Bernie 2016

May 23, 2016
Contact: Michael Briggs

Sanders Statement on California Debate

LOS ANGELES – U.S. Sen. Bernie Sanders issued the following statement on Monday after Hillary Clinton reneged on her commitment to take part in a presidential debate in California in May ahead of the June 7 primary election:

“I am disappointed but not surprised by Secretary Clinton’s unwillingness to debate before the largest and most important primary in the presidential nominating process.

“The state of California and the United States face some enormous crises. Democracy, and respect for the voters of California, would suggest that there should be a vigorous debate in which the voters may determine whose ideas they support. I hope Secretary Clinton reconsiders her unfortunate decision to back away from her commitment to debate.

"I also would suggest that Secretary Clinton may want to be not quite so presumptuous about thinking that she is a certain winner. In the last several weeks, the people of Indiana, West Virginia and Oregon have suggested otherwise."


May 18, 2016
Contact: Michael Briggs

Sanders Welcomes California Debate

SAN FRANCISCO, Calif. – U.S. Sen. Bernie Sanders on Wednesday welcomed an invitation to debate Hillary Clinton in California before the June 7 primary election.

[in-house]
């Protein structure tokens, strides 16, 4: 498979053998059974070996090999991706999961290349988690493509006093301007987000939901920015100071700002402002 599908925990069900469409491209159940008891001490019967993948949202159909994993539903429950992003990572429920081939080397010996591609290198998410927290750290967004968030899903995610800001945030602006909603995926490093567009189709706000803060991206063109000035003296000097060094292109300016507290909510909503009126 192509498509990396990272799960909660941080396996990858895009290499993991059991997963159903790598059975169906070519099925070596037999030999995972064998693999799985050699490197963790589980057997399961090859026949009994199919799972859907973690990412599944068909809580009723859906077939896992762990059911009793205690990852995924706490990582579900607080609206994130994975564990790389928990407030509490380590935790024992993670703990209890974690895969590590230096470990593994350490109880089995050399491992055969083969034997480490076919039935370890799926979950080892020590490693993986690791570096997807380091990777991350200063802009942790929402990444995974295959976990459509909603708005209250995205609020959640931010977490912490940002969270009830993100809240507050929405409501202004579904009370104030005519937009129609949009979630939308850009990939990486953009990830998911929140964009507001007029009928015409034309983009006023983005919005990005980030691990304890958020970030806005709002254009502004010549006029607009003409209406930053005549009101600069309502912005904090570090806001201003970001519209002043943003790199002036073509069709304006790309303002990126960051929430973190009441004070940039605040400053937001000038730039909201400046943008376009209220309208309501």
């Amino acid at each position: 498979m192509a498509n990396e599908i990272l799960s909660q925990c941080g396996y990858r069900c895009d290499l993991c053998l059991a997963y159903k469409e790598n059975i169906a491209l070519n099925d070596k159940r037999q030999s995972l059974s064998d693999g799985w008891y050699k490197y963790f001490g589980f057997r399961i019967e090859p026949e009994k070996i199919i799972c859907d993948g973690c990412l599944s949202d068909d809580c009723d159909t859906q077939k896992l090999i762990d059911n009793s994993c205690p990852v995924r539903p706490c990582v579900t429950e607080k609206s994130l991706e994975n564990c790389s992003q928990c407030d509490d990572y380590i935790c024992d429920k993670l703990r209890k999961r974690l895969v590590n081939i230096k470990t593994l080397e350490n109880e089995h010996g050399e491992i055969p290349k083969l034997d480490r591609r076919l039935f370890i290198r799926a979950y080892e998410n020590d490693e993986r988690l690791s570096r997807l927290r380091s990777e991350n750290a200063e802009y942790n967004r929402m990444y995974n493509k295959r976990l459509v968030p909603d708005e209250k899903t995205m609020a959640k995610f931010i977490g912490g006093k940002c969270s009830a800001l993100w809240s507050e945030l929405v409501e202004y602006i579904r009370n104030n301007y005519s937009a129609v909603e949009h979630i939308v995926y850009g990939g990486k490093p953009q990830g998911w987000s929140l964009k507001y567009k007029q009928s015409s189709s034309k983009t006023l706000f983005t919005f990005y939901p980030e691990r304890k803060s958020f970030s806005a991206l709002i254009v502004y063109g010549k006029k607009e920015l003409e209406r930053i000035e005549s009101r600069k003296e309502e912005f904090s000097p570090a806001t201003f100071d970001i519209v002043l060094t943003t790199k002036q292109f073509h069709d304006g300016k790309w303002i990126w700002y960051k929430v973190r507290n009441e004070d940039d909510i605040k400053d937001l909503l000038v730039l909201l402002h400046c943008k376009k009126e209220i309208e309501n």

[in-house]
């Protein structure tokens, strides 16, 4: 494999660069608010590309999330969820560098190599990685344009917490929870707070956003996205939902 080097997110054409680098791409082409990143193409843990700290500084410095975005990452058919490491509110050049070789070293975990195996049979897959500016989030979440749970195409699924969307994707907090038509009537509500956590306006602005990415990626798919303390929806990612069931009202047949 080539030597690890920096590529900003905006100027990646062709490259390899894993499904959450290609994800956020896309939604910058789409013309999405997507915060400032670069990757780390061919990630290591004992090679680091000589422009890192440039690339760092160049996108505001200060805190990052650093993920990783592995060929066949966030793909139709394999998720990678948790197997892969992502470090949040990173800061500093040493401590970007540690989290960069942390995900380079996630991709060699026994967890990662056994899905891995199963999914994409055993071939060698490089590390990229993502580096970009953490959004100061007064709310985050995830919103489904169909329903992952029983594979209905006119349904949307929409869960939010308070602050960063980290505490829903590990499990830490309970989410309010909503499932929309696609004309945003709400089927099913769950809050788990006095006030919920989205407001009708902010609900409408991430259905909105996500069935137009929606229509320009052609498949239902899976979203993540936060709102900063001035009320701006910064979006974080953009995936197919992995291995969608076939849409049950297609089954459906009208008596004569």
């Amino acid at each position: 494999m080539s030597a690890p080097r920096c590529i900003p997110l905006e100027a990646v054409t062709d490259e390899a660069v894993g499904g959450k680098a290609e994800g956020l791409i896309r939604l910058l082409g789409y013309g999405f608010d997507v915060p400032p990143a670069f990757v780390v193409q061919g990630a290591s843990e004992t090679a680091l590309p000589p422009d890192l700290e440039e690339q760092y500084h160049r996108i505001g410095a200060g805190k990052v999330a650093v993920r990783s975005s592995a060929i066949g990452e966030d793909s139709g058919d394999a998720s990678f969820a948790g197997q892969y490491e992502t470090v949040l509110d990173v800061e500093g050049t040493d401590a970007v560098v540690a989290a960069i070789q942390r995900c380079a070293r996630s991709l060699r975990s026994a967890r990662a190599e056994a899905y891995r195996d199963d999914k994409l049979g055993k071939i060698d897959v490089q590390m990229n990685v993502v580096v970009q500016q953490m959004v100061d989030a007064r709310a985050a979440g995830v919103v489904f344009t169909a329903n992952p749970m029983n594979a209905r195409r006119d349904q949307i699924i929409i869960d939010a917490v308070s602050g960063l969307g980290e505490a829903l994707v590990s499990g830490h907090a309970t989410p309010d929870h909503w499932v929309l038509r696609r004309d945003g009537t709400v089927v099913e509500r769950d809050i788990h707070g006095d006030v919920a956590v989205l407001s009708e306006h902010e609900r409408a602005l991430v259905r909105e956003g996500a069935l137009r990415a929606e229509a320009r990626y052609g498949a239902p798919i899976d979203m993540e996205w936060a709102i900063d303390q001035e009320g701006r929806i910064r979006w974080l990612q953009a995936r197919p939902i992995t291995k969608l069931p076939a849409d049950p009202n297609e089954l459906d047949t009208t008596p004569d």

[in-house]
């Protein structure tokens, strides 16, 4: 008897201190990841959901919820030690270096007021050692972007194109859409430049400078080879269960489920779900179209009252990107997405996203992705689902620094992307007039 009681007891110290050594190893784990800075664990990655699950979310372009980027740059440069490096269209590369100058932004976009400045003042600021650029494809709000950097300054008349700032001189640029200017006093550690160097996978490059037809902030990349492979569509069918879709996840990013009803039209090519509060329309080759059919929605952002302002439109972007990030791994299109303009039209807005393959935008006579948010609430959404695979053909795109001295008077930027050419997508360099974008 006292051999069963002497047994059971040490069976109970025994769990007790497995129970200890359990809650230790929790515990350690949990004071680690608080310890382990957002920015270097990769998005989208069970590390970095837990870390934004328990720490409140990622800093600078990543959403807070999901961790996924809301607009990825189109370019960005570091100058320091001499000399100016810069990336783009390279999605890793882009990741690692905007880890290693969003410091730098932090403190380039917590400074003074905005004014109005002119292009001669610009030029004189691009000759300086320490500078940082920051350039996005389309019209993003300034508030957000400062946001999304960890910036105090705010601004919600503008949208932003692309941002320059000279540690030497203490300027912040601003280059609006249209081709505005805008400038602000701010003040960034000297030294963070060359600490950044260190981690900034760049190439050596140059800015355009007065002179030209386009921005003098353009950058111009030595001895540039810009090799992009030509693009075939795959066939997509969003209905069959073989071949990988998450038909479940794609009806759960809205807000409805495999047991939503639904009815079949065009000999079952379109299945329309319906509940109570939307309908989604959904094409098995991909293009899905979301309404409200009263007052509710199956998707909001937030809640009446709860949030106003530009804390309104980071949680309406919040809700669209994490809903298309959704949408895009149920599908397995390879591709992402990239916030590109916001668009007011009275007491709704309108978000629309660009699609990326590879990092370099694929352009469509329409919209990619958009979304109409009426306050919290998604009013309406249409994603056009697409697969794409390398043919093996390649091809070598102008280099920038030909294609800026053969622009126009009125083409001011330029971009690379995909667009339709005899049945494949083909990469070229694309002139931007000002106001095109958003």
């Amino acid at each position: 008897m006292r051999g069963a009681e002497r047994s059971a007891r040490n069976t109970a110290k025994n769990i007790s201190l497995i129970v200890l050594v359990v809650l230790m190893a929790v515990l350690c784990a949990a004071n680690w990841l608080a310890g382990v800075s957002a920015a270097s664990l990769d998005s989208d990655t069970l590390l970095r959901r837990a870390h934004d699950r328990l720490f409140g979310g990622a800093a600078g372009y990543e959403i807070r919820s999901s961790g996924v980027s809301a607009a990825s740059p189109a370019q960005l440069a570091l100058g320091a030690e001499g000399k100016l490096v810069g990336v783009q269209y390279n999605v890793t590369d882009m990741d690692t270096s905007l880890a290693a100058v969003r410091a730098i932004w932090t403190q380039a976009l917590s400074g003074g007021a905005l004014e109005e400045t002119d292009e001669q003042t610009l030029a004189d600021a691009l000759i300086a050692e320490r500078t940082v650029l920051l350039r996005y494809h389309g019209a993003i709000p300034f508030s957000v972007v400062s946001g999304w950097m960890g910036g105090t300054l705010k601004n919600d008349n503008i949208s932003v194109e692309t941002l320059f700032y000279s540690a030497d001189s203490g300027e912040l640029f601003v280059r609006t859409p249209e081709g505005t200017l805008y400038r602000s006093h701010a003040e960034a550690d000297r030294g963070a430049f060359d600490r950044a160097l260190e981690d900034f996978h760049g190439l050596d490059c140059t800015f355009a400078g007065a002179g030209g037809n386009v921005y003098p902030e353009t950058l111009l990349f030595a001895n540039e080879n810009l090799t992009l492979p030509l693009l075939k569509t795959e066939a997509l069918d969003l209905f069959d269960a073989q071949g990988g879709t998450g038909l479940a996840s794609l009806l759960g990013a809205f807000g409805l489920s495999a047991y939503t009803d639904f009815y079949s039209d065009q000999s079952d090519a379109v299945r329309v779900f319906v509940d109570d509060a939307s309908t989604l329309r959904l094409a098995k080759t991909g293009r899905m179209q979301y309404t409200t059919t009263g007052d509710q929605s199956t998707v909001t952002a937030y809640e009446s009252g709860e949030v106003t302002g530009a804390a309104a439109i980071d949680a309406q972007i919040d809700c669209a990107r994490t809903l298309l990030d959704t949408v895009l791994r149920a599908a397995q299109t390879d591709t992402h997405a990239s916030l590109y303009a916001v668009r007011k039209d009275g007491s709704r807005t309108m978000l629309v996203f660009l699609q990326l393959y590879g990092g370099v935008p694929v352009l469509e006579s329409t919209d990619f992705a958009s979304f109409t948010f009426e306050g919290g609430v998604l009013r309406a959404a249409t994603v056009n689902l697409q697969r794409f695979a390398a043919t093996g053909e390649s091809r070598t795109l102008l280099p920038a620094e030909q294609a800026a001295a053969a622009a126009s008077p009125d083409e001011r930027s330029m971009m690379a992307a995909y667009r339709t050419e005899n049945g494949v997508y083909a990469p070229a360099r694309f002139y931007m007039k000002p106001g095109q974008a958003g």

The Clinton and Sanders campaigns in January agreed to hold a debate in May in California, the largest state with the greatest number of delegates at stake. So far, however, the Clinton campaign has balked at keeping that pledge.

“Both campaigns have been invited by Fox News to a debate. We have told the network that we would accept the invitation with the understanding that we can reach mutual agreement on the debate moderators, the format and other details,” said Jeff Weaver, Sanders’ campaign manager.

Fox News on Tuesday sent letters to Sanders and Clinton requesting their participation in a California debate. The San Francisco Chronicle also has expressed interest in cosponsoring a California debate.

“More than half way through the month of May, we hope Secretary Clinton will soon make good on her campaign’s commitment and agree to a time and pace for a debate,” Weaver added. “There are issues of enormous importance facing the people of California and our nation and the people of our largest state deserve to hear the Democratic candidates opinions."

Presidential nominating contests often have been decided by the time of California’s June 7 primary, but this year neither candidate yet has enough pledged delegates to clinch the nomination.

“That means the people of California have a rare and important opportunity to play a significant role in determining who the Democratic Party nominee for president will be. Before making that choice, Californians deserve to hear what both candidates have to say on important issues confronting the state and the country,” Weaver concluded.